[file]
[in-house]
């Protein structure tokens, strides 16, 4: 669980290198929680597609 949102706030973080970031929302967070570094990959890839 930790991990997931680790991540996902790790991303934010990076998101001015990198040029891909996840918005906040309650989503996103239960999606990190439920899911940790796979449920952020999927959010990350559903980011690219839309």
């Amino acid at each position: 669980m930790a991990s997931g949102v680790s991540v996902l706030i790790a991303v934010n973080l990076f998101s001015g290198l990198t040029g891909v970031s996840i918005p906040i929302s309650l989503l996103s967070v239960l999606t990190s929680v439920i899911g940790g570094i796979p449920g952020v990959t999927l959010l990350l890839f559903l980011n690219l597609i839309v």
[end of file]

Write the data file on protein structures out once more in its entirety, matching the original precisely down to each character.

[in-house]
């Protein structure tokens, strides 16, 4: 669980290198929680597609 949102706030973080970031929302967070570094990959890839 930790991990997931680790991540996902790790991303934010990076998101001015990198040029891909996840918005906040309650989503996103239960999606990190439920899911940790796979449920952020999927959010990350559903980011690219839309």
């Amino acid at each position: 669980m930790a991990s997931g949102v680790s991540v996902l706030i790790a991303v934010n973080l990076f998101s001015g290198l990198t040029g891909v970031s996840i918005p906040i929302s309650l989503l996103s967070v239960l999606t990190s929680v439920i899911g940790g570094i796979p449920g952020v990959t999927l959010l990350l890839f559903l980011n690219l597609i839309v």